In evidence-based medicine, we base our conclusions on the effectiveness of interventions on the results of high-quality meta-analysis. If a new randomized controlled trial (RCT) is unlikely to change the pooled effect estimate, conducting the new trial is a waste of resources. We evaluated whether recommendations not to conduct further RCTs reduced the number of trials registered for two scenarios.Methods
Analysis of registered trials on the World Health Organisation (WHO) International Clinical Trials Registry Platform (ICTRP). We regarded trial protocols relevant if they evaluated the effectiveness of (1) exercise for chronic low back pain (LBP) and (2) cognitive behavioural therapy (CBT) for chronic pain. We calculated absolute and relative numbers and change of registered trials in a pre-set time window before and after publication of the recommendations, both published in 2012.Results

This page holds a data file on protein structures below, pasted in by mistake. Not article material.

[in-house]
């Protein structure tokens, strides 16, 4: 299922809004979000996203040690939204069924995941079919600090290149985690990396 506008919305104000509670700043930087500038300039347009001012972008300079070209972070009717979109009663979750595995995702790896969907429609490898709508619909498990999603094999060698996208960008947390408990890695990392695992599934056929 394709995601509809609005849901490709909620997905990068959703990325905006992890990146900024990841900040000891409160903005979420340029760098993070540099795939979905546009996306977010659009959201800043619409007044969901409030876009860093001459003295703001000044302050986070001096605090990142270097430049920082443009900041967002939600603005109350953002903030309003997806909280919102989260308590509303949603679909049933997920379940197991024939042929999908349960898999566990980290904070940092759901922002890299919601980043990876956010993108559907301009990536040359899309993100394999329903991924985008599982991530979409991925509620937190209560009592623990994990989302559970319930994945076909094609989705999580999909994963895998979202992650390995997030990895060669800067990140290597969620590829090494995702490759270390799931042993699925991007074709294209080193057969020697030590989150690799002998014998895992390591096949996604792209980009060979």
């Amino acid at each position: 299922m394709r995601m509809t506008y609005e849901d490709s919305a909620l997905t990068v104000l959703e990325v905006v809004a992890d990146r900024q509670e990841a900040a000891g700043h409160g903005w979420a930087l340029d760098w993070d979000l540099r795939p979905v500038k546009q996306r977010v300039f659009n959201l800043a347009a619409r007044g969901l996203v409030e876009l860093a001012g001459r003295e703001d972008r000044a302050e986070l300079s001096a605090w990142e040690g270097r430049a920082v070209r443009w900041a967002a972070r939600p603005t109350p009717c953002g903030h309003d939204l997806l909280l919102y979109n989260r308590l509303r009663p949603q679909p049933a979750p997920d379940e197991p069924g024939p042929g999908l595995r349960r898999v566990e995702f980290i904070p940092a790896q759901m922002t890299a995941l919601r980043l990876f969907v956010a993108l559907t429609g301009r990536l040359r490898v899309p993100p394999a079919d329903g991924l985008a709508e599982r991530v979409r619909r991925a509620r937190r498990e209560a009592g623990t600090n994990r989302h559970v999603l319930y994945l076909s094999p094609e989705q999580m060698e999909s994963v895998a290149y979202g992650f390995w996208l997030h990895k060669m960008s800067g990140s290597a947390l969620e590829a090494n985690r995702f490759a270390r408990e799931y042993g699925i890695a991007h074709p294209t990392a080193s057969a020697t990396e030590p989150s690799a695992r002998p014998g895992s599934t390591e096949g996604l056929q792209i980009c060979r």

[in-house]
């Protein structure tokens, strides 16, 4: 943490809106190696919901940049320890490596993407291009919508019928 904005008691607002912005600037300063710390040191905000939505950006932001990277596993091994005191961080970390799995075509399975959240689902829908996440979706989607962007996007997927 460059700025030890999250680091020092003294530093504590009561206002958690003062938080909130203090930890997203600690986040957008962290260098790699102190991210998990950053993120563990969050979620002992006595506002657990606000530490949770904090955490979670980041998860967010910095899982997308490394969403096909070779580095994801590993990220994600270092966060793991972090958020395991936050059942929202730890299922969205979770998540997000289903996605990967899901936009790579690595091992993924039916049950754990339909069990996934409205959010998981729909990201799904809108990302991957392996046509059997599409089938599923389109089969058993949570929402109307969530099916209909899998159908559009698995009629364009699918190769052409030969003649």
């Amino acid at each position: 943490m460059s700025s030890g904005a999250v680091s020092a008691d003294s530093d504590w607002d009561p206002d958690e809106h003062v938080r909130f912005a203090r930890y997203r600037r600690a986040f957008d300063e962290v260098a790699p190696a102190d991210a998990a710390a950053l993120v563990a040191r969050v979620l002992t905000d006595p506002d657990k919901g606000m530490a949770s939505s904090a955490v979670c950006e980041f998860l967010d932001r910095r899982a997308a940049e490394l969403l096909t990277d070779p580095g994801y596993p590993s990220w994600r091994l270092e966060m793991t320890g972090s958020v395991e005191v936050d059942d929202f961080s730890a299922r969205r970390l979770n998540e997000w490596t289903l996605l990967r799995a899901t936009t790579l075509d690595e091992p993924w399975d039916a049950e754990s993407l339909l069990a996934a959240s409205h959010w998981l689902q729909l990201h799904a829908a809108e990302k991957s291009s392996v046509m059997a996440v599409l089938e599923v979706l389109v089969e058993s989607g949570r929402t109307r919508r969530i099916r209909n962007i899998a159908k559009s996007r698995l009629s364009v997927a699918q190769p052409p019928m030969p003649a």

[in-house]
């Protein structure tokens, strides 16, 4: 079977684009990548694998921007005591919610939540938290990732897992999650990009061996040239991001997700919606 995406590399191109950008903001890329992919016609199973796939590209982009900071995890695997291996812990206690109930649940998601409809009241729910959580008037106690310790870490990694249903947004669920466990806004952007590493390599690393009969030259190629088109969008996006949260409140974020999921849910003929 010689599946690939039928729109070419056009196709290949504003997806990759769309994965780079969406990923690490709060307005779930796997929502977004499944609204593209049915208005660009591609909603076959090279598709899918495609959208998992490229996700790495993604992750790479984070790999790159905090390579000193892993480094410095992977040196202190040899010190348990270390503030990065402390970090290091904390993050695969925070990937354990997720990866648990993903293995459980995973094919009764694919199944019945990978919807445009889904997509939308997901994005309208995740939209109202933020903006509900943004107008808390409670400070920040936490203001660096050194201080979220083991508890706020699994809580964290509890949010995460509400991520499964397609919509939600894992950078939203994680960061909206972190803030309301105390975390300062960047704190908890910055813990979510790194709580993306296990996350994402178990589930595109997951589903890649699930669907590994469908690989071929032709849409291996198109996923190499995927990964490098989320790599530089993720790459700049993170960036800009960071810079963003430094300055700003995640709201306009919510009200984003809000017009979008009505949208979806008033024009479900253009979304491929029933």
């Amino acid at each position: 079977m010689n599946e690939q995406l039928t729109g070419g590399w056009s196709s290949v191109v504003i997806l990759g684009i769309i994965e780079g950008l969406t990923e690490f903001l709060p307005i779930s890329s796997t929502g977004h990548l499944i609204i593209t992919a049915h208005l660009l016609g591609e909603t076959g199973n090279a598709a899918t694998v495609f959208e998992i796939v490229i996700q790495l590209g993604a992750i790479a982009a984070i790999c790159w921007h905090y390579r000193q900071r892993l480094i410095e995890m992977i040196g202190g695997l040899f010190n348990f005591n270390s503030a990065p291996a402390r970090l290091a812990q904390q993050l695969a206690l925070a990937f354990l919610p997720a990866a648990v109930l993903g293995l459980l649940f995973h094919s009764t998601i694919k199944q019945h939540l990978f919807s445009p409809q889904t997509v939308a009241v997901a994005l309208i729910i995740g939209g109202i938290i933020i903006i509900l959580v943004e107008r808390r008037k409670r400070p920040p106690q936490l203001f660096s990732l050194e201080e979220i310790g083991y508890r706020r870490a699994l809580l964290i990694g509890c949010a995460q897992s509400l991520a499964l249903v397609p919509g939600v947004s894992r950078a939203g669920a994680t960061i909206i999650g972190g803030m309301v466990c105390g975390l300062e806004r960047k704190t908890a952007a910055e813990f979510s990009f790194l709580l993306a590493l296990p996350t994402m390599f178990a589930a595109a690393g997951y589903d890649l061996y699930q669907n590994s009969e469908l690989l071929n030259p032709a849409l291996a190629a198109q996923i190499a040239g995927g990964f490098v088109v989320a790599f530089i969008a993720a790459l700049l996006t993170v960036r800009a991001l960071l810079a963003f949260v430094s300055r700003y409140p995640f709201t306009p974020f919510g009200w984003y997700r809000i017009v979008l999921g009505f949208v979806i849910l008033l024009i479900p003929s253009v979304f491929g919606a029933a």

We found 1,574 trials registered in the WHO trial registry for exercise in LBP (459 before 2012; 1,115 after) and 5,037 trials on chronic pain (1,564 before 2012; 3,473 after). Before 2012, 13 trials on exercise for LBP (out of 459) fit the selection criteria, compared to 42 trials (out of 1,115) after, which represents a relative increase of 33%. Twelve trials (out of 1,564) regarding CBT for chronic pain, fit the selection criteria before 2012 and 18 trials (out of 3,473) after, representing a relative decrease of 32%. We found that visibility, media exposure and strength of the recommendation were related to a decrease in registered trials.Conclusions
Recommendations not to conduct further RCTs might reduce the number of trials registered if these recommendations are strongly worded and combined with social media attention.